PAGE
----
How to find "in" in the documentation
Albert Hopkins
marduk at letterboxes.org
Fri Mar 13 22:26:00 CET 2009
On Fri, 2009-03-13 at 21:01 +0000, tinnews at isbd.co.uk wrote:
> I've had this trouble before, how do I find the details of how "in"
> works in the documentation. E.g. the details of:-
>
> if string in bigstring:
>
> It gets a mention in the "if" section but not a lot.
>
>From http://docs.python.org/reference/expressions.html#in
The operators in and not in test for collection membership. x in
s evaluates to true if x is a member of the collection s, and
false otherwise. x not in s returns the negation of x in s. The
collection membership test has traditionally been bound to
sequences; an object is a member of a collection if the
collection is a sequence and contains an element equal to that
object. However, it make sense for many other object types to
support membership tests without being a sequence. In
particular, dictionaries (for keys) and sets support membership
testing.
For the list and tuple types, x in y is true if and only if
there exists an index i such that x == y[i] is true.
For the Unicode and string types, x in y is true if and only if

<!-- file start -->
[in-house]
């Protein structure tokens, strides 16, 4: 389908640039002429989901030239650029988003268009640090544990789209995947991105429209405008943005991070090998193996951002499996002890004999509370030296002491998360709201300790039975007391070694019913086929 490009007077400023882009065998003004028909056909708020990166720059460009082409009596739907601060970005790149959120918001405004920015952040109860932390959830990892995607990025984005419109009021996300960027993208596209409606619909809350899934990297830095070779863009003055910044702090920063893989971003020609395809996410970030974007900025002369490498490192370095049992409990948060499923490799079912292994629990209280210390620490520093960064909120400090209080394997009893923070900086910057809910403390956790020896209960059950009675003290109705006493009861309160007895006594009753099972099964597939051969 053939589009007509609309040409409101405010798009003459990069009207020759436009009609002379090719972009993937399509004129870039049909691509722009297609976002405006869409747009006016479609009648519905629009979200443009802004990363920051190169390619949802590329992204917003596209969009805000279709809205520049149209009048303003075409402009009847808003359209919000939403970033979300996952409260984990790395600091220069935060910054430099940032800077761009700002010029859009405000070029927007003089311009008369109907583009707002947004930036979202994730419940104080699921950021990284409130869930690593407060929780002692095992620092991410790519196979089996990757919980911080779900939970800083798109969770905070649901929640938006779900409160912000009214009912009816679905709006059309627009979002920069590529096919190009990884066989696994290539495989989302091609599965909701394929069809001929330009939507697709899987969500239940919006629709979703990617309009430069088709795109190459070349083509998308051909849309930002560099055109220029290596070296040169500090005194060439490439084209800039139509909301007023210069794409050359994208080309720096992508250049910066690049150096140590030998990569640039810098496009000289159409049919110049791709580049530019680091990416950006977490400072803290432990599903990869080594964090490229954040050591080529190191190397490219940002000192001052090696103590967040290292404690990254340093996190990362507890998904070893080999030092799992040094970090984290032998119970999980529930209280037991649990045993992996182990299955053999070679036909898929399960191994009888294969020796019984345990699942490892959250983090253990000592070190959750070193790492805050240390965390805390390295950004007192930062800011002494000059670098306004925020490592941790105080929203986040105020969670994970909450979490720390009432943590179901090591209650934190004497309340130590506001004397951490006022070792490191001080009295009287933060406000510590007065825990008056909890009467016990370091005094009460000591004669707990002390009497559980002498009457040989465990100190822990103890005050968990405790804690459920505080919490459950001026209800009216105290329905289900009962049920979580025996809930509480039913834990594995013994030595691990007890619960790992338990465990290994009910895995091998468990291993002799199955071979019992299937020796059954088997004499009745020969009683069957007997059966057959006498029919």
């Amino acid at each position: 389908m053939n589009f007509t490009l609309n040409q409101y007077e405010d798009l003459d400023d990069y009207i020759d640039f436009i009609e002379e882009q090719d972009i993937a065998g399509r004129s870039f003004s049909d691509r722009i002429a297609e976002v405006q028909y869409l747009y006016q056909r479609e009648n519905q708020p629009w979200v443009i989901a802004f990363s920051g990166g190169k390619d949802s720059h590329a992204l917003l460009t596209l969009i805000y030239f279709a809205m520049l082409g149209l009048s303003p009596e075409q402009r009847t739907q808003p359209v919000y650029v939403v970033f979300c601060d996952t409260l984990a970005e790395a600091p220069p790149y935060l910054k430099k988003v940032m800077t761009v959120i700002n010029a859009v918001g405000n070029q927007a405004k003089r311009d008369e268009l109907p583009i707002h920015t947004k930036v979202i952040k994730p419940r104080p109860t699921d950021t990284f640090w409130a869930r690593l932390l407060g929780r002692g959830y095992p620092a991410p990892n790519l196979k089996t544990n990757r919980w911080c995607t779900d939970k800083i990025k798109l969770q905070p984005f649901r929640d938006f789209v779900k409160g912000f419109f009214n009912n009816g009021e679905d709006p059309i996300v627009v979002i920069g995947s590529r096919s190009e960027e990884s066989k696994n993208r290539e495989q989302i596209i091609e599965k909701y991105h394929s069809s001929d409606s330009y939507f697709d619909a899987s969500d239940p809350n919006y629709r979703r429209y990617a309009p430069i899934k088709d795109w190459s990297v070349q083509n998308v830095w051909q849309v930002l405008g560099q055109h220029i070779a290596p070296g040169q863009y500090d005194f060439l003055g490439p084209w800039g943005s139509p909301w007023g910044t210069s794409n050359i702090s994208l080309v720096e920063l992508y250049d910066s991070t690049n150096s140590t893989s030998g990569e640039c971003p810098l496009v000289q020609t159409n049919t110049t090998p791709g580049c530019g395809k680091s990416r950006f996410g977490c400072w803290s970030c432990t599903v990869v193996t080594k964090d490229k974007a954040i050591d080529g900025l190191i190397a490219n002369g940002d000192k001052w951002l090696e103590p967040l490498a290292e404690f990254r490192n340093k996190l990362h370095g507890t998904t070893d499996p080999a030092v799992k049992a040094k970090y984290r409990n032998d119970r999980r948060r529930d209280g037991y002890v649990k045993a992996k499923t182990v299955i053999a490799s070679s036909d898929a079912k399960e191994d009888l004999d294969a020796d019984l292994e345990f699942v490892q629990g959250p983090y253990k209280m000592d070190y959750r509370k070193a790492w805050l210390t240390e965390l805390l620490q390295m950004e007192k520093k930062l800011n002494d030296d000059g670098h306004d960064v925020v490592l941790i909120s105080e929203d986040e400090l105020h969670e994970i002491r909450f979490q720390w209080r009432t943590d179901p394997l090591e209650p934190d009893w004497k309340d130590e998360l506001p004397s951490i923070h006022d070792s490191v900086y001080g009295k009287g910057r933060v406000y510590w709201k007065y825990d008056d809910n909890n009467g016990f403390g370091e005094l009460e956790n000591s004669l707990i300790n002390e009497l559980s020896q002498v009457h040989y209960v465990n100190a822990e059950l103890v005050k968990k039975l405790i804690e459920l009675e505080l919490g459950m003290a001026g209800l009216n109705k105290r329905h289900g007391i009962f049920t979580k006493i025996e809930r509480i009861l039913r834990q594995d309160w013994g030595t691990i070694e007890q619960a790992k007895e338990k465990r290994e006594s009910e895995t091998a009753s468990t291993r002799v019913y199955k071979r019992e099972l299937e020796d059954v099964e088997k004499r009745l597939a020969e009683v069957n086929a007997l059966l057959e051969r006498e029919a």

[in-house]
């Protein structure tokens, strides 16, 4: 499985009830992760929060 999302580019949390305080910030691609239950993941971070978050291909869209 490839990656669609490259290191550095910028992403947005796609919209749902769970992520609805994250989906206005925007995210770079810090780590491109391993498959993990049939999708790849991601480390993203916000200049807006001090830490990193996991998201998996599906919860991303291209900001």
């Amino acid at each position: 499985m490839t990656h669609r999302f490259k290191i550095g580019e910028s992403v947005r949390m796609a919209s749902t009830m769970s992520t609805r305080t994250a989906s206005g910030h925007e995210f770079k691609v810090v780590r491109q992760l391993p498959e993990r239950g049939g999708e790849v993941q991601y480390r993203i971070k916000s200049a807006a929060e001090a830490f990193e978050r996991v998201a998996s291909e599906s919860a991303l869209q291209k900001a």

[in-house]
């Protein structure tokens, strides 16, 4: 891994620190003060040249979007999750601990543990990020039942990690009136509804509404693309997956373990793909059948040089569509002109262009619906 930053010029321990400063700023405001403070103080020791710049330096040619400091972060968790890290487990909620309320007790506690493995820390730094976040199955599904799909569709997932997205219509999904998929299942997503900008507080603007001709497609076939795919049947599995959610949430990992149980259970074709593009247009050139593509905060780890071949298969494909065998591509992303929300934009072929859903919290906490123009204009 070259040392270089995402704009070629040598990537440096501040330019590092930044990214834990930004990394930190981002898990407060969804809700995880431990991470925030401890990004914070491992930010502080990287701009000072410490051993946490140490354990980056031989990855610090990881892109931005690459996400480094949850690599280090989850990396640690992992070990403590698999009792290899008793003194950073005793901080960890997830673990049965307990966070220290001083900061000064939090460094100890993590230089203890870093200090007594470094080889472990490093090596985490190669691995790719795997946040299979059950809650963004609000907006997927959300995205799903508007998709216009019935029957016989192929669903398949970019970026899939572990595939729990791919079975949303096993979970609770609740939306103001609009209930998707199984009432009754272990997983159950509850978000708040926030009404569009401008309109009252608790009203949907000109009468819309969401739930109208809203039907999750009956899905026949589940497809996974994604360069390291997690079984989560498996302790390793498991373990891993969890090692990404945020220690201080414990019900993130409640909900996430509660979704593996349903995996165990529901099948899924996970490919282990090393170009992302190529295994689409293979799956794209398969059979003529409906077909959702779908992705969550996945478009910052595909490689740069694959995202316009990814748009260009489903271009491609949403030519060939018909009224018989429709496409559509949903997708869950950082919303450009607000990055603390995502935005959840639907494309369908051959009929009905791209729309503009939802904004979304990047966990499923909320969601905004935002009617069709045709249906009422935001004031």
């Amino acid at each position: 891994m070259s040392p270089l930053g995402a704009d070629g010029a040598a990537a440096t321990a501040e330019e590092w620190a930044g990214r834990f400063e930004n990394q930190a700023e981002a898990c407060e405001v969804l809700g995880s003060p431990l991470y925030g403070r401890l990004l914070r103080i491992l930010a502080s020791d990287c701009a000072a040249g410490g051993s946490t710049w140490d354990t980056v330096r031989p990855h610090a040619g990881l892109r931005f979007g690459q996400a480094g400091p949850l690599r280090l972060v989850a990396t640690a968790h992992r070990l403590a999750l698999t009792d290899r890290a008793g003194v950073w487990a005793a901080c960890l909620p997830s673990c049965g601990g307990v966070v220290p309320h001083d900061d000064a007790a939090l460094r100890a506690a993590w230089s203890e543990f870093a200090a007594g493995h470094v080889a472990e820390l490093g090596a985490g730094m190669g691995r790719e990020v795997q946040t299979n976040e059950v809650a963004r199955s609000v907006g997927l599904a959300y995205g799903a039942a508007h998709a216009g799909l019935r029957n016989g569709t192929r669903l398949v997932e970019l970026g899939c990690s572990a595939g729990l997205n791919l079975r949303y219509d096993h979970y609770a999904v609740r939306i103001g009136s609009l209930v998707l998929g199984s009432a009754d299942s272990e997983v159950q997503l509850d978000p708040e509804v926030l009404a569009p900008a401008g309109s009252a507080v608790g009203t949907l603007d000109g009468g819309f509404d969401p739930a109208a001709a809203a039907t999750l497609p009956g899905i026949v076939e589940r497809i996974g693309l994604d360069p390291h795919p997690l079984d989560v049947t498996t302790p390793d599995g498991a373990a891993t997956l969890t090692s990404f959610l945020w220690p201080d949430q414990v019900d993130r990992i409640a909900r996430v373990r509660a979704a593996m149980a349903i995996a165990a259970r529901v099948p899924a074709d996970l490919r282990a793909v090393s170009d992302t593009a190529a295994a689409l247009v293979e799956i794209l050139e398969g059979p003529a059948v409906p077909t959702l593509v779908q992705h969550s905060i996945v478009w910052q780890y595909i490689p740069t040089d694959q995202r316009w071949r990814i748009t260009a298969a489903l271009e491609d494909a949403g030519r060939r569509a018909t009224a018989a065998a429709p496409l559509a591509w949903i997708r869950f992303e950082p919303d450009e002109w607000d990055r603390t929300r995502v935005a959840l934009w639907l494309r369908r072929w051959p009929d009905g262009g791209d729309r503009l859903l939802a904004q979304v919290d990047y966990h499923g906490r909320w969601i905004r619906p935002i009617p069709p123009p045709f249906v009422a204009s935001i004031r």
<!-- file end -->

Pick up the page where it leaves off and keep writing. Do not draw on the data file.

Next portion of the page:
x is a substring of y. An equivalent test is y.find(x) != -1.
Note, x and y need not be the same type; consequently, u'ab' in
'abc' will return True. Empty strings are always considered to
be a substring of any other string, so "" in "abc" will return
True.
Changed in version 2.3: Previously, x was required to be a
string of length 1.
For user-defined classes which define the __contains__() method,
x in y is true if and only if y.__contains__(x) is true.
For user-defined classes which do not define __contains__() and
do define __getitem__(), x in y is true if and only if there is
a non-negative integer index i such that x == y[i], and all
lower integer indices do not raise IndexError exception. (If any
other exception is raised, it is as if in raised that
exception).
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